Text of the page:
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Computational Design of Rigid Origami Structure
If you have a question about this talk, please contact Lorna Everett.
Origami, the art of folding a sheet of paper into various forms without stretching or cutting, can be applied to structural engineering and design purposes. The applications include the forming of a 3D surface without assembling multiple parts and the construction of kinetic structures such as retractable roofs, openings, temporary shelters, and space structures. A plate-and-hinge model of origami, i.e., transformable polyhedral surface, is called “rigid origami”. rigid origami is useful for designing kinetic and deployable structures, because of the following reasons.
1. The structure based on a watertight surface is suitable for constructing an envelope of a space, a roof, or a facade. 2. Purely geometric mechanism that does not rely on the elasticity of materials can realize robust kinetic structure in a larger scale under gravity. 3. The configuration is controlled by a few degrees of freedom. This enables a semi-automatic deployment of the structure.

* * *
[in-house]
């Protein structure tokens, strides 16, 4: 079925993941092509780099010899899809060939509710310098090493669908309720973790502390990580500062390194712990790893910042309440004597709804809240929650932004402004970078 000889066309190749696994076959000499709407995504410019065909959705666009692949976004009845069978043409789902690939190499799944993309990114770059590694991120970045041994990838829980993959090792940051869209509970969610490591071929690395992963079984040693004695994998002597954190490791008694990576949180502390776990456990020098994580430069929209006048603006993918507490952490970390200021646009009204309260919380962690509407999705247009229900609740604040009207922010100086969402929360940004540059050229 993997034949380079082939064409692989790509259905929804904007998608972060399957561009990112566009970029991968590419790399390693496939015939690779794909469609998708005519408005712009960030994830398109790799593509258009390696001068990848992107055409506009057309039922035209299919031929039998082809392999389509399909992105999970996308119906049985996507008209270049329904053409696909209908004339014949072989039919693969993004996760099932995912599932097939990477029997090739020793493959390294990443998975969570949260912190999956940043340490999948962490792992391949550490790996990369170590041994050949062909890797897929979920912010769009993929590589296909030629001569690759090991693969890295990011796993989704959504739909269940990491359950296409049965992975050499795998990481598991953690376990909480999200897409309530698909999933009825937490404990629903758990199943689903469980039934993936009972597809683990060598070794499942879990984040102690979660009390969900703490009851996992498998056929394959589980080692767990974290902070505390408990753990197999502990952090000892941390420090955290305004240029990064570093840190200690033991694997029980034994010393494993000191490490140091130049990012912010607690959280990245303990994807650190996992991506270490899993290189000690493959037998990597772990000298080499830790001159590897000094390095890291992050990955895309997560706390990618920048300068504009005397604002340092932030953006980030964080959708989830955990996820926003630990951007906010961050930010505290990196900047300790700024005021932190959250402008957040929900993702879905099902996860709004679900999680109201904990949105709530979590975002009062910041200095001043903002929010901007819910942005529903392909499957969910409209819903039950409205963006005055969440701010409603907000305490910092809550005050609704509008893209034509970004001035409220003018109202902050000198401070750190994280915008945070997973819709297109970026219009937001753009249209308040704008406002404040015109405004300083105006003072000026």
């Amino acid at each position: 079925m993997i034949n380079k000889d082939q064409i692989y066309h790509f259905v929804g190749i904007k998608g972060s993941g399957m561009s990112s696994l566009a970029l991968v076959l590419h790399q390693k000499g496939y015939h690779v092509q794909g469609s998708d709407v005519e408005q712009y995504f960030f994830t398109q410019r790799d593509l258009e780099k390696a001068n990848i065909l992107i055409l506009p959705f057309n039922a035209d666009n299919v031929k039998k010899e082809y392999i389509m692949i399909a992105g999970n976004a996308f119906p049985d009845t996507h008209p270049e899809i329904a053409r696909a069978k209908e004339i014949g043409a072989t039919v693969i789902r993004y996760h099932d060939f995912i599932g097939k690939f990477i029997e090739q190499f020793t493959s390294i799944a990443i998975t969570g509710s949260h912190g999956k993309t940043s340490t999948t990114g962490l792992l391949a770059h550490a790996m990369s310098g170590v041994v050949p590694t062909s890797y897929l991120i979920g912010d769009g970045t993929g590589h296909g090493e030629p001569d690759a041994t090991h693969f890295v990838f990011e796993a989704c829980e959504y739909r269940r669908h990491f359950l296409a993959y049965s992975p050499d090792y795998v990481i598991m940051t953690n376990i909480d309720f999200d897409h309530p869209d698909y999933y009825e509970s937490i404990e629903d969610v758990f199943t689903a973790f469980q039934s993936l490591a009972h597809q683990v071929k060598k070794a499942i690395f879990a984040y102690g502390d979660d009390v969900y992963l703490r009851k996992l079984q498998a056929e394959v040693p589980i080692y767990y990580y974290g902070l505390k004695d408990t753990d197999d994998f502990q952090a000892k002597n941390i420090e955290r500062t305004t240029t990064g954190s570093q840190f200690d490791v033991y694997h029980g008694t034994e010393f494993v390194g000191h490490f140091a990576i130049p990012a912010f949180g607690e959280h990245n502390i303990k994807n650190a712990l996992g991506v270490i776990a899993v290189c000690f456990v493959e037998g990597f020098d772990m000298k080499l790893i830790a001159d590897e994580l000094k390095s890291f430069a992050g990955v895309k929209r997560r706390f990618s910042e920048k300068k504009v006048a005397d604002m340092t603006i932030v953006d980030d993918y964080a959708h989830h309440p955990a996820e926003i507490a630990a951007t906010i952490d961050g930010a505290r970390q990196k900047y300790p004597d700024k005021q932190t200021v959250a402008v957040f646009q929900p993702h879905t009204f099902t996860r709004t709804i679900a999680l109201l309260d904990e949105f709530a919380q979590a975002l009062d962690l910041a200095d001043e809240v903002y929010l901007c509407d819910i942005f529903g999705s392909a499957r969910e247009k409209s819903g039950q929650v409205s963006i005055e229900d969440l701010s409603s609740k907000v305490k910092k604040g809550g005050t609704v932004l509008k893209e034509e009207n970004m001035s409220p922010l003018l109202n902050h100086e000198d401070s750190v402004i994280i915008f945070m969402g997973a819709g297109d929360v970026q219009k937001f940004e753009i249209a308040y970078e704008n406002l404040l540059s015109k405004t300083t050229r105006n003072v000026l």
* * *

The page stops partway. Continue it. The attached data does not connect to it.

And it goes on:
Since rigid origami transforms in a rigorous synchronized motion based on multiple non-linear constraints, the design of rigid origami is not a trivial problem given by an arbitrary design approach without geometric considerations (e.g., copy and paste of origami patterns). In this talk, the speaker introduces his researches on computational methods to design and solve rigid origami structures. Some of the design systems (Rigid Origami Simulator and Freeform Origami) are available in the speaker’s webpage (http://www.tsg.ne.jp/TT/software/).
This talk is part of the Engineering Department Structures Research Seminars series.
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